On the northern coast of the Kola Peninsula in the Barents Sea, the Seven Islands (Sem ostrovov) and Ainovy Island archipelagos teem with avian life. The noise from large concentrations of as many as 50 species of birds can be deafening. Black-legged kittiwakes (Rissa tridactyla) and thin- and thick-billed murres (Uria aalge, U. lomvia) form large, noisy nesting colonies with tens of thousands of pairs. The birds’ feces provide nutrients for plants and aquatic invertebrates. Murres occupy the largest ledges, while kittiwakes and eiders stay on the outskirts of the noisy colonies. Razorbills (Alca torda) prefer semi-protected niches of cliffs. Murres and razorbills don’t actually make nests, but lay only one egg, insulating it between their feet and their abdomen. Black-legged kittiwakes, on the other hand, build large, heavy nests, sometimes on impossibly narrow ledges.

On the Ainovy Island Archipelago, gulls are the most numerous of the 25 species nesting in bird rookeries, in particular the great black-backed gull (Larus marinus) and mew gull.

Atlantic puffins (Fratercula arctica) and eiders also nest here in abundance. Some smaller birds nesting on the tundra islands are snow bunting (Plectrophenax nivalis), Lapland bunting (Calcarius lapponicus), meadow pipit (Anthus pratensis), and redwing (Turdus iliacus).

Forest-dwelling birds found in the pine and spruce forests in the southern sections of the zapovednik include capercaillie (Tetrao urogallus), black grouse (Tetrao tetrix), hazel grouse (Bonasa bonasia), and willow grouse (Lagopus lagopus). The knocking of woodpeckers (Dendrocopos spp. and others) and piercing cries of ravens and crows (Corvus spp.) and Siberian jays (Cractes infaustus) are commonly heard in forests. Willow tit (Parus montanus) is one of the most numerous inhabitants of winter forests.

In all, there are more than 270 species of birds in the zapovednik. Rare birds included in the Russia Red Book are: yellow-billed loon (Gavia adamsi), European shag (Phalacrocorax aristotelis), lesser white-fronted goose (Anser erythropus), Bewick’s swan (Cygnus bewickii), white-tailed sea-eagle, osprey (Pandion haliaetus), golden eagle (Aquila chrysaetos), gyrfalcon (Falco rusticolus), peregrine falcon (Falco peregrinus), and eagle owl (Bubo bubo)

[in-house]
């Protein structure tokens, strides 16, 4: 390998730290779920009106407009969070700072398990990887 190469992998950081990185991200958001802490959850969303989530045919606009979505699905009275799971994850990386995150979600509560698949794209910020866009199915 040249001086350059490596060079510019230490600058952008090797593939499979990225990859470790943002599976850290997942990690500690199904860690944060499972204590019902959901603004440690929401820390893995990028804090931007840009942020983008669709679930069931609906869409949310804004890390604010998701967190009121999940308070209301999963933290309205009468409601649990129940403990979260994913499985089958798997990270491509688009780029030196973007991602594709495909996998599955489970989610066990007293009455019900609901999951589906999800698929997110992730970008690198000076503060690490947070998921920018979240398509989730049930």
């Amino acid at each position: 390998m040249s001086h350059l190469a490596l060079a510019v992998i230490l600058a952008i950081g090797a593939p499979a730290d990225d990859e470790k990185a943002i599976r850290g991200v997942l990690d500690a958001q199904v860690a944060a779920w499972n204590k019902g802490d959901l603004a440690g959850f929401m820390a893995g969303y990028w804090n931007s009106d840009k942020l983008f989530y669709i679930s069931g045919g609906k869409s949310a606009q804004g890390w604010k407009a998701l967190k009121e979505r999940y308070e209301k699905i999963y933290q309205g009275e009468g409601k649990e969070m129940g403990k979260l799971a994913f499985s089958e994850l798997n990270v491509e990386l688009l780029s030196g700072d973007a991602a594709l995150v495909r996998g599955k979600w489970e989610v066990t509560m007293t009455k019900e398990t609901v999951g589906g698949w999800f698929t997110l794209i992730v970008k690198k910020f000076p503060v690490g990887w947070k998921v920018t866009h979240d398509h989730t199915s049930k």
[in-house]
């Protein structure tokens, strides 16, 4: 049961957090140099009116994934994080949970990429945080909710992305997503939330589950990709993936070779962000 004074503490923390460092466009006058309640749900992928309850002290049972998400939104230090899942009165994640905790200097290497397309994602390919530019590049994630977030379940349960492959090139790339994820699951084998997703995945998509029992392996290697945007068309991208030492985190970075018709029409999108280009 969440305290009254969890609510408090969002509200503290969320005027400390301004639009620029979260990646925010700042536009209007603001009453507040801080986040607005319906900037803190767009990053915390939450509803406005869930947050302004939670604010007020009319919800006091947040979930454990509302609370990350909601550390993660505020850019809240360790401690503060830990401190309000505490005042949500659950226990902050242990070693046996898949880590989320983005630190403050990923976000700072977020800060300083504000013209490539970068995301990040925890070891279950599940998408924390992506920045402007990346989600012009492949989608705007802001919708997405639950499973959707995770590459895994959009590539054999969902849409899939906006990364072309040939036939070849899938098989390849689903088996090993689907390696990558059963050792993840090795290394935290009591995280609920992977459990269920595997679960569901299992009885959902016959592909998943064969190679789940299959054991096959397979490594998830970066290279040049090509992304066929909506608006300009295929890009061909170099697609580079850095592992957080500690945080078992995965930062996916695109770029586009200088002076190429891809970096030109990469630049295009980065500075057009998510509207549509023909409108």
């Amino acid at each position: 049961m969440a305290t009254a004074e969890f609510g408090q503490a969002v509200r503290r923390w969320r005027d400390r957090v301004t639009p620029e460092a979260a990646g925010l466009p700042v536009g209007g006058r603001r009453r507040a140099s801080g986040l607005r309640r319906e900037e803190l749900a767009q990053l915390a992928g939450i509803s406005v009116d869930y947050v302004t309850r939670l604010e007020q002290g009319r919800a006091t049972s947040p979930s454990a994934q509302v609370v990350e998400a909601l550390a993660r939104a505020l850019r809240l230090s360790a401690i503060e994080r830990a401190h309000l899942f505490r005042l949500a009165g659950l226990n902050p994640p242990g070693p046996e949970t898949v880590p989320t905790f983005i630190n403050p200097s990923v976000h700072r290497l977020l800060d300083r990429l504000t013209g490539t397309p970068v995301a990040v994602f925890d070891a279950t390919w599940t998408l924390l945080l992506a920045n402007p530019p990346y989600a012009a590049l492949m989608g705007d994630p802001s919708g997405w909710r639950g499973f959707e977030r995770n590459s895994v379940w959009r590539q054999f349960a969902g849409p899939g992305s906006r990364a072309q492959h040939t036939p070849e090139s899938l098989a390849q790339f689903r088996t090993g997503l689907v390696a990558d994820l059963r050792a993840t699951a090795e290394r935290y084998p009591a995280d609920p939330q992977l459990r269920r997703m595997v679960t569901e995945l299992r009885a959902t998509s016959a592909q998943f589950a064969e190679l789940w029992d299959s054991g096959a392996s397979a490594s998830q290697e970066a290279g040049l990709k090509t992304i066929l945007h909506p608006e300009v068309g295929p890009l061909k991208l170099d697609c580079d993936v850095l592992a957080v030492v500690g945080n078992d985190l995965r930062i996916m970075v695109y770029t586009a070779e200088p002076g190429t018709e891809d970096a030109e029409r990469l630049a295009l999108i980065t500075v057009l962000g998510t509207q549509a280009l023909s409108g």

Two species of reptiles (Lacerta vivipara, Vipera berus) and three species of amphibians (Rana temporaria, R. arvalis, Bufo bufo) are found in the zapovednik, mostly on the mainland and Veliky Island.

While there are 30 species of fish in Kandalakshsky Bay, only a few species are numerous: Atlantic cod (Gadus morhua), Atlantic herring (Cluea harengus), river flounder (Platichthys flesus), and polar flounder (Pleuronectes platessa). Numbers of tittlebat (Gasterosteus aculeatus), a small fish that used to be quite numerous and supported bird and fish populations, began to decline sharply in the early 1960s and never recovered. Bulltrout (Salmo trutta) is found in deep lakes on the islands. Both bulltrout and European smelt (Osmerus eperlanus) live in salt water but swim into streams and lakes to spawn.

Acorn barnacles (Semibalanus balanoides) are abundant marine organisms on the sea bottom, clinging to lime in the sediments. Ten species of shrimps are found in the coastal waters along with 558 other species of marine invertebrates.